Display Settings:


Send to:

Choose Destination
See comment in PubMed Commons below
Prev Med. 1997 Sep-Oct;26(5 Pt 1):734-44.

Determinants of obesity in relation to socioeconomic status among middle-aged Swedish women.

Author information

  • 1Department of Public Health Sciences, Karolinska Institute, Huddinge, Sweden.



It has been previously demonstrated that obesity is common among women with low socioeconomic status (SES), but the factors accounting for this association are not well known. According to our hypothesis, low SES is associated with psychosocial stress, an unhealthy lifestyle, and reproductive history, which may increase the likelihood of women with low SES to be overweight or obese.


We examined overweight and obesity in relation to SES among 300 healthy women ages 30-65 years, who constitute the control group of the Stockholm Female Coronary Risk Study, a population-based case-control study of women with coronary heart disease. This control group was compared with a large population-based sample and found to be representative of healthy Swedish women ages 30-65 years. We used an aggregate of education and occupation as a measure of SES and defined overweight as body mass index (BMI) between 23.8 and 28.6 kg/m2 and obesity as BMI > 28.6 kg/m2.


Low SES was a strong determinant of overweight and obesity among middle-aged healthy Swedish women. The odds of being overweight or obese increased with lower social position. After adjustment for age, the odds ratios for overweight and obesity among women in a low vs high position were 2.2 [95% confidence interval (CI) 1.1 to 4.4) and 2.7 (95% CI 1.1 to 6.7), respectively. Both low social position and obesity were related to reproductive history (higher parity and earlier age at menarche), unhealthy dietary habits, and unfavorable psychosocial factors (poor quality of life, low self-esteem, and job strain). These factors together explained 53% of the low-SES-obesity association.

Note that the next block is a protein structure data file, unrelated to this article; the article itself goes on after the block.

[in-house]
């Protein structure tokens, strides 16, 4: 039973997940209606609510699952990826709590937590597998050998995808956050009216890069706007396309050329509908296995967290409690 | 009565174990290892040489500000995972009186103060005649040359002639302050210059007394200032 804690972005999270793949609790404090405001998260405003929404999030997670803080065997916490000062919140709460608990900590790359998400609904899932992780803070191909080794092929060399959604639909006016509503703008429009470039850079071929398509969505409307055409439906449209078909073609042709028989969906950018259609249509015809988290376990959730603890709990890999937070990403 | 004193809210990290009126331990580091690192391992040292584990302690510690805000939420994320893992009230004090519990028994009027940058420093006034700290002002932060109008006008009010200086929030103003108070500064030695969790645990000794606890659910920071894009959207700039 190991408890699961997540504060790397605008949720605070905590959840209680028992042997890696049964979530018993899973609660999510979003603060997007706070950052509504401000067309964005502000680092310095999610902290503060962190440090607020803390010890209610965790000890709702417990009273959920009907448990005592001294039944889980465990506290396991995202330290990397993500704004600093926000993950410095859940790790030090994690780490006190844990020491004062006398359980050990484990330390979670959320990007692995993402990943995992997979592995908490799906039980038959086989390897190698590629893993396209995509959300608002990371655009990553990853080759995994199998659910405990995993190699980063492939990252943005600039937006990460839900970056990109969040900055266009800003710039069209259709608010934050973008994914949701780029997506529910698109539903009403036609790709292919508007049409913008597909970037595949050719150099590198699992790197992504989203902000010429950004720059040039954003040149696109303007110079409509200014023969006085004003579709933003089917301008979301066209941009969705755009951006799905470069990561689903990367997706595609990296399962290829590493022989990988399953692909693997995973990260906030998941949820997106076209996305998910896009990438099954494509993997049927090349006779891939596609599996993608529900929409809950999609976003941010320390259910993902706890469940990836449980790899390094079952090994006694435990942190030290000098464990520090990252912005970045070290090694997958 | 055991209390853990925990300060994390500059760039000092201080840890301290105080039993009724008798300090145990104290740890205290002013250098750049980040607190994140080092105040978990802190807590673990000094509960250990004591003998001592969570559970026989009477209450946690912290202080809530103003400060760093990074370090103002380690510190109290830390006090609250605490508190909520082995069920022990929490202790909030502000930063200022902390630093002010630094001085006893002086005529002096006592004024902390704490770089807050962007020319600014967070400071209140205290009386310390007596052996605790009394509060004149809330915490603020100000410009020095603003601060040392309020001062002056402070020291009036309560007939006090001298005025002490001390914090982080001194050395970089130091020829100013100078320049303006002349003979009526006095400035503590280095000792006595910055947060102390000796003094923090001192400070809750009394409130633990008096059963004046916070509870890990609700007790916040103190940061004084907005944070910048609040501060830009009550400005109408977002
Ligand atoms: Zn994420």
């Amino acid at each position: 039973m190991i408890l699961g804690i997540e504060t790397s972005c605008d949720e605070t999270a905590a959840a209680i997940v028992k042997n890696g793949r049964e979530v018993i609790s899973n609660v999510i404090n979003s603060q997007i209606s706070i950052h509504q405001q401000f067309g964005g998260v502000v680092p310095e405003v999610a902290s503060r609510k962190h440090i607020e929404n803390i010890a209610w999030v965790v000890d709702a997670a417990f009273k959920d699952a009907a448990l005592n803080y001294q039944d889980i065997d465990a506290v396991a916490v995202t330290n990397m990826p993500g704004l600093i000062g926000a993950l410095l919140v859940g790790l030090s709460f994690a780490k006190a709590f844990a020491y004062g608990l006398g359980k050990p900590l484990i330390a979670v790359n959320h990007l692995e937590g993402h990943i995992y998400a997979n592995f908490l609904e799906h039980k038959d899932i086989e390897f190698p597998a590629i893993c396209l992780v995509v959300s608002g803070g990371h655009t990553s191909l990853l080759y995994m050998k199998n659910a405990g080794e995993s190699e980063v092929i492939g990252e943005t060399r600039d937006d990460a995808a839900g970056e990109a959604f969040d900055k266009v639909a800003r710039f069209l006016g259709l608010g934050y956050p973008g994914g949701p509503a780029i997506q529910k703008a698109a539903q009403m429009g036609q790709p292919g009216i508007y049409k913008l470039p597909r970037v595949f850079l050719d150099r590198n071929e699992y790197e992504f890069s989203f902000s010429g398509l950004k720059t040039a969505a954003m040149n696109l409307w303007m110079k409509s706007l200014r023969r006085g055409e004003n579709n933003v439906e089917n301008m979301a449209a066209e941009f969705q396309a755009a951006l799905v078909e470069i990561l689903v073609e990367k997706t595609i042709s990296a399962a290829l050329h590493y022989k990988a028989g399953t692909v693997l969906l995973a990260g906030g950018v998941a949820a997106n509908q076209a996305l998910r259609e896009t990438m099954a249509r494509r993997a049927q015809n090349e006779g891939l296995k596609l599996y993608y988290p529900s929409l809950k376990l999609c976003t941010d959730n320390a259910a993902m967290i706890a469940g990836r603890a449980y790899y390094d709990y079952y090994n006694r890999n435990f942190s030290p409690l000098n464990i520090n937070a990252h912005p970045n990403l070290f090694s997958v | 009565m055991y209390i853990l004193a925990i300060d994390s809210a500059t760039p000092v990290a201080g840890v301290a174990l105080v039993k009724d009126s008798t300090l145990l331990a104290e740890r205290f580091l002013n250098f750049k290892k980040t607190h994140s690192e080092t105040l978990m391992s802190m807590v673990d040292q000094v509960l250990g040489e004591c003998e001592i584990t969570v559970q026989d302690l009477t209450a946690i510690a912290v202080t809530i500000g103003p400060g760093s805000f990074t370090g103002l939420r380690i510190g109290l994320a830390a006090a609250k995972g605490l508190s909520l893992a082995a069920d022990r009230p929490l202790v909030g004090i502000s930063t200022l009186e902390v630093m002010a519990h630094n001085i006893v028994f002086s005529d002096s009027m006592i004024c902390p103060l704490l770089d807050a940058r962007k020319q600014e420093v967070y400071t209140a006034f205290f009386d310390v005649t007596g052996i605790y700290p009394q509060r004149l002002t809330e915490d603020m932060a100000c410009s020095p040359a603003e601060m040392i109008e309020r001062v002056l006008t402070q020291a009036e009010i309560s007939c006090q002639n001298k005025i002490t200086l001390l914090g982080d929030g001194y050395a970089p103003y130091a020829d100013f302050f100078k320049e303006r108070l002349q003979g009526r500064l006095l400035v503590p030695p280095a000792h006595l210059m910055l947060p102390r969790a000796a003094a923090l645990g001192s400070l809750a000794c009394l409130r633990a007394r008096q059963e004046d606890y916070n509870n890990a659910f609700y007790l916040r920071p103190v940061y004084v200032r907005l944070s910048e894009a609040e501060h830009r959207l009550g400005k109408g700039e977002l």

Reproductive history, unhealthy dietary habits, and psychosocial stress accounted for a large part of the association between low SES and obesity. Dietary habits and psychosocial stress are potentially modifiable factors, which should be taken into account in intervention programs among women with low SES.

[PubMed - indexed for MEDLINE]
PubMed Commons home

PubMed Commons

How to join PubMed Commons

    Supplemental Content

    Full text links

    Icon for Elsevier Science
    Loading ...
    Write to the Help Desk